New Mary­land laws go into ef­fect to­day

Baltimore Sun - - FRONT PAGE - By Michael Dresser

A new Mary­land law ded­i­cated to the mem­ory of a po­lice of­fi­cer killed by a drunken mo­torist will re­quire any­one con­victed of drunken driv­ing to in­stall an ig­ni­tion in­ter­lock device.

“Noah’s Law” is one of 300 bills passed by the Gen­eral As­sem­bly this year that be­come law to­day.

Named af­ter Mont­gomery County po­lice Of­fi­cer Noah Leotta, the mea­sure is seen as the most im­por­tant stiff­en­ing of Mary­land’s drunken-driv­ing laws in sev­eral years. It makes in­stal­la­tion of an ig­ni­tion in­ter­lock — which pre­vents a ve­hi­cle from start­ing if the driver has con­sumed al­co­hol — manda­tory even for first of­fend­ers.

“It’s a huge vic­tory,” said Chuck Hur­ley, leg­isla­tive chair­man for MADD Mary­land. “It’s a break­through that will lead to dra­matic re­duc­tions in drunk-driv­ing fa­tal­i­ties.”

The mea­sure passed dur­ing a leg­isla­tive

ses­sion that saw sig­nif­i­cant bi­par­ti­san agree­ment on crim­i­nal jus­tice leg­is­la­tion, de­spite clashes be­tween the Demo­cratic lead­ers of the leg­is­la­ture and Repub­li­can Gov. Larry Ho­gan on spending.

The Jus­tice Rein­vest­ment Act, a sweep­ing re­form of state crim­i­nal jus­tice laws, is aimed at re­duc­ing the prison pop­u­la­tion while im­prov­ing pub­lic safety. It changes Mary­land’s ap­proach on such mat­ters as sen­tenc­ing, pa­role and pro­ba­tion, and drug treat­ment. Money saved by re­duc­ing the num­ber of prison­ers will be redi­rected to crime pre­ven­tion pro­grams.

Other mea­sures also take ef­fect, rang­ing from pro­tec­tions for bees to al­low­ing golf carts to op­er­ate on state roads in the Som­er­set County town of Cr­is­field.

Di­vorce will be­come eas­ier in un­con­tested cases. Small-stakes home poker games, ubiq­ui­tous but un­law­ful, will gain le­gal sanc­tion. And car­mak­ers will be pro­hib­ited from re­tal­i­at­ing against deal­ers who tell cus­tomers about man­u­fac­tur­ing de­fects.

“The law lets deal­ers do what they ought to do: Stand up for the safety of their cus­tomers,” said Jack Fitzger­ald, pres­i­dent of Fitzger­ald Auto Malls and a sup­porter of the leg­is­la­tion.

The new drunken-driv­ing law re­places a mea­sure that re­quired ig­ni­tion in­ter­lock de­vices for sec­ond and sub­se­quent of­fend­ers but left it to the dis­cre­tion of a judge in most cases in­volv­ing first of­fend­ers. Drunken driv­ers whose blood-al­co­hol level reg­is­tered at twice the le­gal limit are cur­rently re­quired to in­stall ig­ni­tion in­ter­lock de­vices.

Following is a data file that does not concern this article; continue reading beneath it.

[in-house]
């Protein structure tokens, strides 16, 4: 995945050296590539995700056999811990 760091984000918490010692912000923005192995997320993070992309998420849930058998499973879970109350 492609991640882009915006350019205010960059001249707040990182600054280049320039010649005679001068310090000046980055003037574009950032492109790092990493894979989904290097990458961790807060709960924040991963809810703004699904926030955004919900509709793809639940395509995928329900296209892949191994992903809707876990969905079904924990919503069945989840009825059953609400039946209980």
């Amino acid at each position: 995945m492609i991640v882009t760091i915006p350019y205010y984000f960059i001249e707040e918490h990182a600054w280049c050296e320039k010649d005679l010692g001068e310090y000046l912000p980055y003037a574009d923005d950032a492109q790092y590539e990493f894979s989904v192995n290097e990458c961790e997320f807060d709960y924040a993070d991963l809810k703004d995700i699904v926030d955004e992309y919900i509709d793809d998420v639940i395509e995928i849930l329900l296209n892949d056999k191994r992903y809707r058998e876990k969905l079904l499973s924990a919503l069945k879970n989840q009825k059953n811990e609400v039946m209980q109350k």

Moth­ers Against Drunk Driv­ing and other ad­vo­cates had tried to strengthen that law for many years but had been thwarted in the House Ju­di­ciary Com­mit­tee. Their effort gained new im­pe­tus af­ter Leotta, who was on an as­sign­ment to look for drunken driv­ers, was struck while out of his cruiser Dec. 3, 2015, by a car driven by Luis Gus­tavo Reluzco of Ol­ney, who was in­tox­i­cated at the time.

Leotta, 24, died a week later at a Bethesda hospi­tal. Reluzco, a 47-year-old re­peat drunken driver, pleaded guilty to ve­hic­u­lar man­slaugh­ter in May. He could re­ceive a prison term of up to 10 years and is due to be sen­tenced Oct. 27.

Hur­ley said that af­ter Leotta’s death, pro­po­nents of the ig­ni­tion in­ter­lock bill — in­clud­ing spon­sors Del. Ben Kramer and state Sen. Jamie Raskin, both Mont­gomery County Democrats — ap­proached the of­fi­cer’s par­ents and sought per­mis­sion to call the mea­sure “Noah’s Law.”

Richard Leotta and his wife, Mar­cia Gold­man, agreed. “This was a way of con­tin­u­ing his work, con­tin­u­ing his effort to stop the scourge of drunk driv­ing,” Richard Leotta said. “It’s a way of chan­nel­ing our grief in a pos­i­tive way.”

Sup­port­ers mounted a cam­paign to pres­sure law­mak­ers to pass the bill, beat­ing back an effort to water it down in House of Del­e­gates com­mit­tee. The mea­sure passed with over­whelm­ing sup­port and was signed by Ho­gan.

Hur­ley, a former na­tional chief ex­ec­u­tive of MADDwho­has lob­bied for the or­ga­ni­za­tion across the coun­try, said it took seven years to win pas­sage of the bill in Mary­land. This year, he said, pub­lic pres­sure made it im­pos­si­ble for law­mak­ers to refuse to act.

“Mary­land is the tough­est place to make progress on drunk driv­ing I’ve ever been in,” Hur­ley said. “This law should have been passed seven years ago. It might have saved many lives. It might have saved Noah’s life.”

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